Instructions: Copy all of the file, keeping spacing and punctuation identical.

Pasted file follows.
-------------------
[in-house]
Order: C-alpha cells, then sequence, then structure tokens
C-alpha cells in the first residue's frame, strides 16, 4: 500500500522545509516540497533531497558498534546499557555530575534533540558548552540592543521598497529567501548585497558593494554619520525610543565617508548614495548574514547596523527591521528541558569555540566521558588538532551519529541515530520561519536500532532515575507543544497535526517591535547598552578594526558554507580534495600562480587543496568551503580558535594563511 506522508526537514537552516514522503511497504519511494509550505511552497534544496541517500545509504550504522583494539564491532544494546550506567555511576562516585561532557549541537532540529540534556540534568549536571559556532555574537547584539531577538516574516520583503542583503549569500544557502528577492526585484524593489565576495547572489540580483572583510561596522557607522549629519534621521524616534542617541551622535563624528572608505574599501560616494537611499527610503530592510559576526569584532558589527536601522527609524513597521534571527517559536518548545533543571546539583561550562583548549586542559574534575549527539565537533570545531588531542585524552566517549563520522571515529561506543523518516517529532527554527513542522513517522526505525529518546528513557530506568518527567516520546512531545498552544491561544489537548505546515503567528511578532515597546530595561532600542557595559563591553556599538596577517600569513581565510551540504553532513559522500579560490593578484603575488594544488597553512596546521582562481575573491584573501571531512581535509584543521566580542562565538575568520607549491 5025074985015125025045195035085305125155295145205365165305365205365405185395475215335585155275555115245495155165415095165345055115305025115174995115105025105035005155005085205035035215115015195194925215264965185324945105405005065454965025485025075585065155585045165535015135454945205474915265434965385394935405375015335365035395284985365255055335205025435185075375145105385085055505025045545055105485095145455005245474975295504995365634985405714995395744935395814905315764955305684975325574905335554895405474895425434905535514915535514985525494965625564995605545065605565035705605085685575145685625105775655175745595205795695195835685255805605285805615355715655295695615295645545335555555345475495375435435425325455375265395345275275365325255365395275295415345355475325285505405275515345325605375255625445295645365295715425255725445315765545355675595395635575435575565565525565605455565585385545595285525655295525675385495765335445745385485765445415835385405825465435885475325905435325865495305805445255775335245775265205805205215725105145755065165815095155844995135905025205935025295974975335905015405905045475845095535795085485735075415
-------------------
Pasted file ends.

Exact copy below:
[in-house]
Order: C-alpha cells, then sequence, then structure tokens
C-alpha cells in the first residue's frame, strides 16, 4: 500500500522545509516540497533531497558498534546499557555530575534533540558548552540592543521598497529567501548585497558593494554619520525610543565617508548614495548574514547596523527591521528541558569555540566521558588538532551519529541515530520561519536500532532515575507543544497535526517591535547598552578594526558554507580534495600562480587543496568551503580558535594563511 506522508526537514537552516514522503511497504519511494509550505511552497534544496541517500545509504550504522583494539564491532544494546550506567555511576562516585561532557549541537532540529540534556540534568549536571559556532555574537547584539531577538516574516520583503542583503549569500544557502528577492526585484524593489565576495547572489540580483572583510561596522557607522549629519534621521524616534542617541551622535563624528572608505574599501560616494537611499527610503530592510559576526569584532558589527536601522527609524513597521534571527517559536518548545533543571546539583561550562583548549586542559574534575549527539565537533570545531588531542585524552566517549563520522571515529561506543523518516517529532527554527513542522513517522526505525529518546528513557530506568518527567516520546512531545498552544491561544489537548505546515503567528511578532515597546530595561532600542557595559563591553556599538596577517600569513581565510551540504553532513559522500579560490593578484603575488594544488597553512596546521582562481575573491584573501571531512581535509584543521566580542562565538575568520607549491 5025074985015125025045195035085305125155295145205365165305365205365405185395475215335585155275555115245495155165415095165345055115305025115174995115105025105035005155005085205035035215115015195194925215264965185324945105405005065454965025485025075585065155585045165535015135454945205474915265434965385394935405375015335365035395284985365255055335205025435185075375145105385085055505025045545055105485095145455005245474975295504995365634985405714995395744935395814905315764955305684975325574905335554895405474895425434905535514915535514985525494965625564995605545065605565035705605085685575145685625105775655175745595205795695195835685255805605285805615355715655295695615295645545335555555345475495375435435425325455375265395345275275365325255365395275295415345355475325285505405275515345325605375255625445295645365295715425255725445315765545355675595395635575435575565565525565605455565585385545595285525655295525675385495765335445745385485765445415835385405825465435885475325905435325865495305805445255775335245775265205805205215725105145755065165815095155844995135905025205935025295974975335905015405905045475845095535795085485735075415